Football fans glancing back over the last 10 years will be only too familiar with the sight of bright football boots gracing pitches.
Just like any fashion, on-pitch wear changes with the decades, as well as the seasons: 10 years ago the football shirt was a baggy, loose fitting jersey. Nowadays the football shirt is a figure hugging, streamlined garment.
Football boot appearance has changed considerably over the last 10 years too. Back in 2003, Arsenal became FA Cup winners, beating Southampton in the final. Of the 22 players starting the game, just six players wore coloured boots (all Arsenal players). Compare that to the 2013 FA Cup final, 20 players were in non-black football boots when Wigan beat Man City.
Love them or hate them, boot brands are not going to be easing up on novelty colourways any time soon either. Nike, adidas, Puma et al are continuing in their quest to find a design that not only stands out for the TV camera, but also appeals to youngsters for them to trade good behaviour for the latest boot design.
So how did the trend for dazzling footwear come about?
Charity Shield 1970
August 8th, 1970. Alan Ball, a member of the 1966 World Cup winning England team, was
donning a pair of white football boots in the Charity Shield for Everton as they beat Chelsea 2-1.
The white football boots were branded Hummel, a relatively unknown football boot originally from Germany.
A UK franchise for Hummel had recently been set up in the UK and a forward thinking sports industry businessman named Brian Hewitt had been brought on-board to help drive the brand forward in the football industry.
Brian, having previously worked in football with Slazenger, a big name in the 60′s/70′s, was tasked with taking Hummel football boots to the UK market.
“I’d made around 5,000 sales of Hummel boots in the UK, but we just weren’t making it [big]. So I spoke to my guys and said nobody’s done it yet, let’s paint the boots white”.
‘So paint their boots white’ was exactly what Hummel did. They then approached Alan Ball, a huge star at the time (World Cup Winner with England), requesting that he put his name on the white boots. Alan felt he had nothing to lose so he was on-board.
Having a white boot didn’t make a massive dent in the football boot market, so Brian arranged for Alan Ball to wear them in the forthcoming Charity Shield match. The problem was, Hummel didn’t have any boots that were right for Alan to use.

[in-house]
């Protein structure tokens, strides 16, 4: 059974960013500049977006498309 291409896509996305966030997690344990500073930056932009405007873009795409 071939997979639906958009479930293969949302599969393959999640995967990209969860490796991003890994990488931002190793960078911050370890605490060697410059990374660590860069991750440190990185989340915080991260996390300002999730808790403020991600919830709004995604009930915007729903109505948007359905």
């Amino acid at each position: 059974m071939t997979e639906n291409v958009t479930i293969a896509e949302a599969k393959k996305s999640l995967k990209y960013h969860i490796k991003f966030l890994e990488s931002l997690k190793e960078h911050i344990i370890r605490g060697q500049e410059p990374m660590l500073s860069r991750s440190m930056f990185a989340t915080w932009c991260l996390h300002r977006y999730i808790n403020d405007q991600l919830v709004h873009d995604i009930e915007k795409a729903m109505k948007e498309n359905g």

Paint the adidas Boot White
Brian; “We took the adidas boots that Alan was wearing for matches and had them sprayed goodness knows how many times, then added the Hummel chevrons on. They were done just in time. In fact on the Saturday of the game we had to have them put on a train in West Yorkshire and they got to Alan just minutes before he needed them for the game.”
It was the first time a pair of football boots were used that were not black or brown. TV commentator for the match was Kenneth Wolstenholme, renowned for commentating the World Cup final in 1966 and for his famous line;
“Some people are on the pitch… they think it’s all over… it is now!”
Wolstenholme mentioned Ball’s white boots several times in commentary and the TV camera featured close up shots of Ball and his shiny white boots on more than one occasion.
The Monday after the game and the Hummel sales line was ringing off the hook. 12,000 pairs of white boots were sold, more than doubling Hummel’s entire sales quota’s in one morning.
Hummel soon improved the quality of their boots and supplied genuine Hummel white football boots to Alan Ball, which he took to the field in.
Several other players began wearing Hummel coloured football boots, such as Charlie George of Arsenal who christened red football boots.
Due to the success of the white football boot, other brands gradually began introducing coloured football boots; the 70′s and 80′s saw flashes of fashionable neon colour brought into the details of boots, across the soleplate and in the branding.
By the 90′s, brands like Lotto and Diadora made their mark with luminous green detailing on black uppers and today, it’s harder to buy a black football boot than it is a coloured one.